Although acute gouty arthritis is mostly self-limited and can be relieved after 1-2 weeks even if it is not treated, repeated attacks of arthritis can lead to joint deformity and tophus formation, and may also be transformed into chronic gouty arthritis. Therefore, treatment should be carried out as soon as possible during acute attacks of gout. The earlier medication is used, the better the effect will be.
Analgesic drugs for acute attack of gout mainly include:
- Colchicine Non-steroidal Anti-inflammatory Drug Glucocorticoid
Correct administration of colchicine
Gout patients will not be unfamiliar with colchicine, which is a specific drug for gout treatment. However, many patients suffer from side effects such as vomiting and diarrhea after taking colchicine, which is mostly related to excessive dosage.
In the past, colchicine was used as a high-dose therapy (the total amount on the first day was not more than 6 mg) until the pain was relieved or vomiting and diarrhea occurred. However, studies found that the efficacy of high-dose colchicine was equivalent to that of low-dose therapy, while the side effects such as diarrhea in low-dose group were significantly reduced.
Therefore, low-dose therapy with few side effects and no reduction in curative effect is currently advocated:
1.0 mg at the onset of the attack and 0.5 mg after 1 hour; After 12 hours, if necessary, another 0.5 mg can be taken.
After that, take 0.5 mg twice or three times a day, with a daily total of not more than 1.5 mg, until the pain symptoms are relieved, usually not more than two weeks.
The application effect is good within 24 hours of onset, but patients with renal insufficiency should adjust the dose according to the doctor’s advice.
In addition, colchicine and some drugs will affect each other. If you are using other drugs while taking colchicine, you should consult your doctor first.
Precautions in Taking Colchicine
- In case of vomiting, diarrhea and other reactions, the dosage should be reduced, and the drug should be stopped immediately in serious cases. Patients with bone marrow hematopoietic insufficiency, severe heart disease, renal insufficiency and gastrointestinal diseases should be cautious. Hemogram and liver and kidney functions should be checked regularly during medication. Female patients need contraception during medication and within six months after withdrawal.
Preventive use of colchicine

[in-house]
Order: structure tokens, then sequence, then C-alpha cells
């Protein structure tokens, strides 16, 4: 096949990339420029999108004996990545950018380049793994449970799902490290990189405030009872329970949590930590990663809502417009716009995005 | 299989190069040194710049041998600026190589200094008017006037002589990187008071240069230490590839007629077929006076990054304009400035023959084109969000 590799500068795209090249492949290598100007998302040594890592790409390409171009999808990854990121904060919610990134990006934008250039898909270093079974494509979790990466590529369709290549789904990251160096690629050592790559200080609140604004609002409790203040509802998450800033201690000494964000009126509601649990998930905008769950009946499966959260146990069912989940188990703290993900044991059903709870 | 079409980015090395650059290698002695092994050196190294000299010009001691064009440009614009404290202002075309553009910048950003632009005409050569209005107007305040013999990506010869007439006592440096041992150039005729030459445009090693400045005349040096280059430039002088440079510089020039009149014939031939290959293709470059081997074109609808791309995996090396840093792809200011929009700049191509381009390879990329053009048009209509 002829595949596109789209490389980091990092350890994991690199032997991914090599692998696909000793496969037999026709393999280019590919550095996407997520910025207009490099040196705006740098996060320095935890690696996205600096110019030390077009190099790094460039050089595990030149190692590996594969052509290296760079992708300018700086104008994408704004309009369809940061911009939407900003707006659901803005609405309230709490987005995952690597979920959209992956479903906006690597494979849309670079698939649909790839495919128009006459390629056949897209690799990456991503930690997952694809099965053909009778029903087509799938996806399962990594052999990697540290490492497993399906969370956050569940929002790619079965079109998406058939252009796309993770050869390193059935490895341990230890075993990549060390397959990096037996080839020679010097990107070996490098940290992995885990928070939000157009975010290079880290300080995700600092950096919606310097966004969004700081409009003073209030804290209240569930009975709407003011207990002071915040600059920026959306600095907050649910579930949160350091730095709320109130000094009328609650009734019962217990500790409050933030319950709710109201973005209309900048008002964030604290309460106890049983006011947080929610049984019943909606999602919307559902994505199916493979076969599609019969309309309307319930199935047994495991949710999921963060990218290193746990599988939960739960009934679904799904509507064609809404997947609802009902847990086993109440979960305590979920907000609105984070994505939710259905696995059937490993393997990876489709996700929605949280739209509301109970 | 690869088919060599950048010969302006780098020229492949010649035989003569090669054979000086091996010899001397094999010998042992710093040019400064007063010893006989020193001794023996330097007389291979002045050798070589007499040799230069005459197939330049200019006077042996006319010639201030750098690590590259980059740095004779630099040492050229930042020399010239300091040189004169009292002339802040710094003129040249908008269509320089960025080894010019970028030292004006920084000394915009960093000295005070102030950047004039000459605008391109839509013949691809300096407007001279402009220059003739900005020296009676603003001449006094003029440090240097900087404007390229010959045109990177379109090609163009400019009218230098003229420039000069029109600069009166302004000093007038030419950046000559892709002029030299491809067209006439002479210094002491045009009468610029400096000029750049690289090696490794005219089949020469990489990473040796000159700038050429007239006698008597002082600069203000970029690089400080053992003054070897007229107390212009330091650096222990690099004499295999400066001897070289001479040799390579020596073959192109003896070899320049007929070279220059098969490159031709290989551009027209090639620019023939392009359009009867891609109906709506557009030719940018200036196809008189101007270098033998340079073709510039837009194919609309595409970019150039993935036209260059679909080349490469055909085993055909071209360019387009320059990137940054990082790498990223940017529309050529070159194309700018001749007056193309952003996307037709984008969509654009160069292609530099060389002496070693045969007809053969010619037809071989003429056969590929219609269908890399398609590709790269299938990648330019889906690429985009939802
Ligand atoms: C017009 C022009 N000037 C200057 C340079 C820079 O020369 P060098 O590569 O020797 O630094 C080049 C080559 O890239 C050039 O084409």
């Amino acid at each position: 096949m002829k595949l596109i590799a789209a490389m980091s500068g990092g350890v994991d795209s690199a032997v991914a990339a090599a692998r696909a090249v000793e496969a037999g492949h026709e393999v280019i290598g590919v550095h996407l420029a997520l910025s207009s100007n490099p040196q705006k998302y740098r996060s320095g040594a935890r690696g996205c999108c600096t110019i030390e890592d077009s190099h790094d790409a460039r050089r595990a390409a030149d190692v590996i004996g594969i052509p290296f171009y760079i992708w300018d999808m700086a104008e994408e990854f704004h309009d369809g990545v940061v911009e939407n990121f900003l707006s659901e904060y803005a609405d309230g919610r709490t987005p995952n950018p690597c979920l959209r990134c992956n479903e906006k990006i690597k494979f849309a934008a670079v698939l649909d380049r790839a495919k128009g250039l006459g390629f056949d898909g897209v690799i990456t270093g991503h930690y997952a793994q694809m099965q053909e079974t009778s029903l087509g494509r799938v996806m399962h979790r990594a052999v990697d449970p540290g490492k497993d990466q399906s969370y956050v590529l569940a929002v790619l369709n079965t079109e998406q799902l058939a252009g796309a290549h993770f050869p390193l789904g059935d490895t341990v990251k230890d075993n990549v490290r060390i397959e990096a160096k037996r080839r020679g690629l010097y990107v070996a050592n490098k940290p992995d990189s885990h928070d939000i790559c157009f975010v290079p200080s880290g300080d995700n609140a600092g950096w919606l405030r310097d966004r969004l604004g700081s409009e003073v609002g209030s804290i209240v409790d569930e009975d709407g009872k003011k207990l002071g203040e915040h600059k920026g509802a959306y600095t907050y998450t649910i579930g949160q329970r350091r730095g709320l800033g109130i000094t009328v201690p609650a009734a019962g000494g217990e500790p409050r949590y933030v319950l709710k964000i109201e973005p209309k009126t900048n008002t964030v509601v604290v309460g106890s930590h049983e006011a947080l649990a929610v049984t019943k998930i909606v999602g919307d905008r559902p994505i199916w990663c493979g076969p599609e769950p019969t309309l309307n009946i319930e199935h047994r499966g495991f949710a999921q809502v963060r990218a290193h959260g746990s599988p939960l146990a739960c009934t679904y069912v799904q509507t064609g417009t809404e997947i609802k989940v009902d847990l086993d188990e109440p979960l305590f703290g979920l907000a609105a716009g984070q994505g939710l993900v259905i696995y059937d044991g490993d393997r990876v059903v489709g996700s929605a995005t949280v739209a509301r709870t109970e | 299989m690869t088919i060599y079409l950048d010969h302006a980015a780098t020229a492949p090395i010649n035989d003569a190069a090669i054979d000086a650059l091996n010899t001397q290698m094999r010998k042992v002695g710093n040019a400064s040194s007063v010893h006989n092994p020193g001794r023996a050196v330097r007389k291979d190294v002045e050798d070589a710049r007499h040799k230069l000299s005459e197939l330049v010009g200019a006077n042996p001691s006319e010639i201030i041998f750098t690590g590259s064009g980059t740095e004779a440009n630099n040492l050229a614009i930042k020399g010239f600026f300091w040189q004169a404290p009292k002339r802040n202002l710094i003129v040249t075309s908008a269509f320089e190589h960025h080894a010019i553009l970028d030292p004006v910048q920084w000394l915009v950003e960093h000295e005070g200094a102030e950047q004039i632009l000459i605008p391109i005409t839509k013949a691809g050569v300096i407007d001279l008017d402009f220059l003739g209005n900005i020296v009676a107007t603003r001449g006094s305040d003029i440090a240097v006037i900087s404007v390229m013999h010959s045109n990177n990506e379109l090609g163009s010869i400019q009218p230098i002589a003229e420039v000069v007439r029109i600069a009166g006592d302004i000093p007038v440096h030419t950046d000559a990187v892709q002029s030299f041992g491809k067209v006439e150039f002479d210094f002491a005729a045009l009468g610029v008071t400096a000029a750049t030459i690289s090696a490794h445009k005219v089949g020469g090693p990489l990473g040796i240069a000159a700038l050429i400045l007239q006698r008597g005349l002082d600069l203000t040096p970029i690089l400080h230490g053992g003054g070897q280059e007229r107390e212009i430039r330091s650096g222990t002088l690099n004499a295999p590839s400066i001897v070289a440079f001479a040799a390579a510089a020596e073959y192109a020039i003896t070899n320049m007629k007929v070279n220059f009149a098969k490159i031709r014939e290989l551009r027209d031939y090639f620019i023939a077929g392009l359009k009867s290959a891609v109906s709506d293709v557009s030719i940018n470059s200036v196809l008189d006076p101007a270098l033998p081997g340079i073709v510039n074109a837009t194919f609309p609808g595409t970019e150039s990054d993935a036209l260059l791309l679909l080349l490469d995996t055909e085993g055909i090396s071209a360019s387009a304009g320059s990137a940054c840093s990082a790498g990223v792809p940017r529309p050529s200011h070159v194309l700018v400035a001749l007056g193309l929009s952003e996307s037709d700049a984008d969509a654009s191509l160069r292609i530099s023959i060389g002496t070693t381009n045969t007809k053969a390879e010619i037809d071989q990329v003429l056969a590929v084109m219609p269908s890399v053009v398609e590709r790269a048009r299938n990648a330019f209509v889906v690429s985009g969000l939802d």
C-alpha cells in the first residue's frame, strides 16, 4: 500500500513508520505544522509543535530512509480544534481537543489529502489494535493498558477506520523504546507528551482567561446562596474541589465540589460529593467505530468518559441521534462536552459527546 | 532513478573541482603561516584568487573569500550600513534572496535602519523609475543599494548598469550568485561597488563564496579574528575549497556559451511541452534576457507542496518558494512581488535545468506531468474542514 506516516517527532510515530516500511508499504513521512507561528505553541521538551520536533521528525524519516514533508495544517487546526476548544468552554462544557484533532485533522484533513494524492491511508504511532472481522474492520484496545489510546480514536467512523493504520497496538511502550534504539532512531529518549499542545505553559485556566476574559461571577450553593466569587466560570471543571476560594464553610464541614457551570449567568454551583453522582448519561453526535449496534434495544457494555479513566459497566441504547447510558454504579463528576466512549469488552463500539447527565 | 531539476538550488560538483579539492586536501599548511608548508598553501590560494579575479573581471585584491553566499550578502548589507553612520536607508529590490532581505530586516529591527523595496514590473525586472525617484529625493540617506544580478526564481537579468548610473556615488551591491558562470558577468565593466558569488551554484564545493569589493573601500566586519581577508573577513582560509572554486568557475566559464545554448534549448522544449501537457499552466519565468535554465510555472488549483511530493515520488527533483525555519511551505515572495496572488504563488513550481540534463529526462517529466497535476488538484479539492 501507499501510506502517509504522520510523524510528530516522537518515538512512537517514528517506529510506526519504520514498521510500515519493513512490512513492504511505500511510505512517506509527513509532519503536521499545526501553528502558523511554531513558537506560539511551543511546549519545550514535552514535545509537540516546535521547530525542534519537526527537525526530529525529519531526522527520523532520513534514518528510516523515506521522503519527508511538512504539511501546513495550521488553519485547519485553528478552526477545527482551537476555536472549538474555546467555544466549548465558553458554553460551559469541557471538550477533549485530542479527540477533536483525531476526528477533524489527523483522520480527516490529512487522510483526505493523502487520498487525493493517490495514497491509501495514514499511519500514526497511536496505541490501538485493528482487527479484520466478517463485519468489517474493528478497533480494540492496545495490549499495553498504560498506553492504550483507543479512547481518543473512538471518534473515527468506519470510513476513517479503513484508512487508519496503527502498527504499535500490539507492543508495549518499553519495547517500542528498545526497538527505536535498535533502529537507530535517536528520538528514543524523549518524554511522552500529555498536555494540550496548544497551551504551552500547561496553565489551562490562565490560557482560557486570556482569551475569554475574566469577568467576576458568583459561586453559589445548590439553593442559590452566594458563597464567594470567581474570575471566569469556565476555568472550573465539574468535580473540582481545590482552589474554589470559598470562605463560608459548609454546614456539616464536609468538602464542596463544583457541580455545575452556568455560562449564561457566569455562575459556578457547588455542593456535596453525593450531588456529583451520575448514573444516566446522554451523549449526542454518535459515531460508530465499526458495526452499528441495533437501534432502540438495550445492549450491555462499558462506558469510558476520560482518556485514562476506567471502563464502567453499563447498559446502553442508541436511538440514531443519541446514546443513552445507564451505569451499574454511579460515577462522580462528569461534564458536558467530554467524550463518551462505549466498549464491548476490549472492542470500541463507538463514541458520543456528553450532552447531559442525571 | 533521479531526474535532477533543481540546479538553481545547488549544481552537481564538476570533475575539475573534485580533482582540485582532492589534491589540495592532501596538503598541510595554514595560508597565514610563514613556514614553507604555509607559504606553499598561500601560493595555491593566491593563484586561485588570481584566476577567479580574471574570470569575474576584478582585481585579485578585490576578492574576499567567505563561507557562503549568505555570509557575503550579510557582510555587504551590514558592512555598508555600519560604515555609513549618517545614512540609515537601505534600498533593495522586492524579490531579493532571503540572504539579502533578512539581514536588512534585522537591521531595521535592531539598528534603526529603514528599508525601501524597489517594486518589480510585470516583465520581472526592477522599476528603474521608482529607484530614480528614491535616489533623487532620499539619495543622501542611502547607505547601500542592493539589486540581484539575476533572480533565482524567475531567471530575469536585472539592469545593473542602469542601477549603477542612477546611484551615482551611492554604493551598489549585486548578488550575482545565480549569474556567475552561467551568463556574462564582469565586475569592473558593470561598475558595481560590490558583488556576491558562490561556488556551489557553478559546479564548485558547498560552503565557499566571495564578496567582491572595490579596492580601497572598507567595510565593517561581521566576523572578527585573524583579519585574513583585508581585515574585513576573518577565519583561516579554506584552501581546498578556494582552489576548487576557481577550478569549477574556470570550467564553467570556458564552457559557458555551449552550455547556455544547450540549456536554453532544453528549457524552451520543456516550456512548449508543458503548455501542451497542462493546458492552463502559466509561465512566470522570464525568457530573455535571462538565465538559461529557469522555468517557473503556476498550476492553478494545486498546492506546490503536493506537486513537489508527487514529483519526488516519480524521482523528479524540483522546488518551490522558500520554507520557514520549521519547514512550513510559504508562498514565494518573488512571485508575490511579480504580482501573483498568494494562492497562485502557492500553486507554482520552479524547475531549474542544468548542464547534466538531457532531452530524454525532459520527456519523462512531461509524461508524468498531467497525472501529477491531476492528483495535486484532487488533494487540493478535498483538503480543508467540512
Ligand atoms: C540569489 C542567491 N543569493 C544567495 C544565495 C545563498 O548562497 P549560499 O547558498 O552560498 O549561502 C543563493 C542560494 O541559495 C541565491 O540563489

In the process of uric acid reduction therapy, gout attacks are often induced. This has become an obstacle to patients’ adherence to uric acid reduction therapy, so many patients give up uric acid reduction therapy.
Guidelines from many countries in the world all stipulate analgesic treatment to prevent gout attacks during uric acid reduction treatment:
It is suggested that colchicine should be used 2 weeks before gout uric acid reduction treatment. According to the course and frequency of gout attacks in patients, the dosage of colchicine can be determined once or twice a day, 0.5 mg each time.
Colchicine needs to be used simultaneously with uric acid reduction therapy for 6-12 months.
Non-steroidal anti-inflammatory drugs (NSAIDs)
Traditional NSAIDs often cause gastrointestinal hemorrhage, kidney injury and other side effects, including indomethacin, ibuprofen and so on.
The gastrointestinal adverse reactions of new NSAIDs are obviously reduced, and the clinical efficacy is no less than that of traditional drugs, but they may have cardiovascular side effects, so patients with cardiovascular diseases should be carefully selected.
The key to successful treatment of acute gout attack is to start an NSAIDs treatment as soon as possible.
Such drugs should be taken after meals to reduce gastrointestinal side effects, and stomach protection drugs can be used at the same time in case of stomach discomfort.
Celecoxib and celecoxib are new NSAIDs commonly used.
Especially relying on coxib’s strong analgesic intensity and mild gastrointestinal reaction, it is a recommended NSAIDs for acute attack of gout.
Glucocorticoid can quickly relieve pain and relieve congestion and edema of joints, but it is easy to relapse after drug withdrawal, so the drug is only used for patients with very serious gout symptoms and recurrent attacks, and cannot be used for a long time.
Local intra-articular injection has better effect and less side effects than oral administration, so when acute inflammation of gout is limited to 1-2 joints, it is better to choose local intra-articular injection of hormone.
In addition, hormone is best used in combination with colchicine to avoid relapse after drug withdrawal. However, the combination with non-steroidal anti-inflammatory drugs should be avoided as much as possible to avoid aggravating the damage to gastric mucosa.
In addition to drug therapy, patients with acute gout should also stay in bed to raise the affected limbs and avoid weight bearing of affected joints.
Avoid intake of purine-rich foods, strictly limit drinking, pay attention to keeping the affected limbs warm, avoid catching cold, and do not use plasters such as Fengshi Zhitong Ointment without authorization.